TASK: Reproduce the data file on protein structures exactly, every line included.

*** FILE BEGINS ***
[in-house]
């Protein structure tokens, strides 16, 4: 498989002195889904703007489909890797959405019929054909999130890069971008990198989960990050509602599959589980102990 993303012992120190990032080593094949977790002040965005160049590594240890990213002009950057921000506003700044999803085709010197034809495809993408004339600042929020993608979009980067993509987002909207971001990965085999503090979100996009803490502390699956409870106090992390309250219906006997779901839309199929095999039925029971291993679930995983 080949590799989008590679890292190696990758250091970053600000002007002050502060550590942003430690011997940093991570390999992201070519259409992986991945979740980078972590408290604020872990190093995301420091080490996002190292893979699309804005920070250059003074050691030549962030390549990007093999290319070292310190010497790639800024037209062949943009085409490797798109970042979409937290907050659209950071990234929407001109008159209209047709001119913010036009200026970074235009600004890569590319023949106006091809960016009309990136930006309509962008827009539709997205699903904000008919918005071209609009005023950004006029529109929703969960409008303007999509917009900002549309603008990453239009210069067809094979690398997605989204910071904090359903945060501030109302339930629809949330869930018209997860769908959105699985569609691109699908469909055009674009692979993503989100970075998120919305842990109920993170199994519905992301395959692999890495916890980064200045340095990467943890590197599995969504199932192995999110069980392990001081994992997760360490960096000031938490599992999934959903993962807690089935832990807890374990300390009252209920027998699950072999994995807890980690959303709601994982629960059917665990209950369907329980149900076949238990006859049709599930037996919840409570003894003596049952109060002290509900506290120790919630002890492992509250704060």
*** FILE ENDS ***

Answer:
[in-house]
């Protein structure tokens, strides 16, 4: 498989002195889904703007489909890797959405019929054909999130890069971008990198989960990050509602599959589980102990 993303012992120190990032080593094949977790002040965005160049590594240890990213002009950057921000506003700044999803085709010197034809495809993408004339600042929020993608979009980067993509987002909207971001990965085999503090979100996009803490502390699956409870106090992390309250219906006997779901839309199929095999039925029971291993679930995983 080949590799989008590679890292190696990758250091970053600000002007002050502060550590942003430690011997940093991570390999992201070519259409992986991945979740980078972590408290604020872990190093995301420091080490996002190292893979699309804005920070250059003074050691030549962030390549990007093999290319070292310190010497790639800024037209062949943009085409490797798109970042979409937290907050659209950071990234929407001109008159209209047709001119913010036009200026970074235009600004890569590319023949106006091809960016009309990136930006309509962008827009539709997205699903904000008919918005071209609009005023950004006029529109929703969960409008303007999509917009900002549309603008990453239009210069067809094979690398997605989204910071904090359903945060501030109302339930629809949330869930018209997860769908959105699985569609691109699908469909055009674009692979993503989100970075998120919305842990109920993170199994519905992301395959692999890495916890980064200045340095990467943890590197599995969504199932192995999110069980392990001081994992997760360490960096000031938490599992999934959903993962807690089935832990807890374990300390009252209920027998699950072999994995807890980690959303709601994982629960059917665990209950369907329980149900076949238990006859049709599930037996919840409570003894003596049952109060002290509900506290120790919630002890492992509250704060």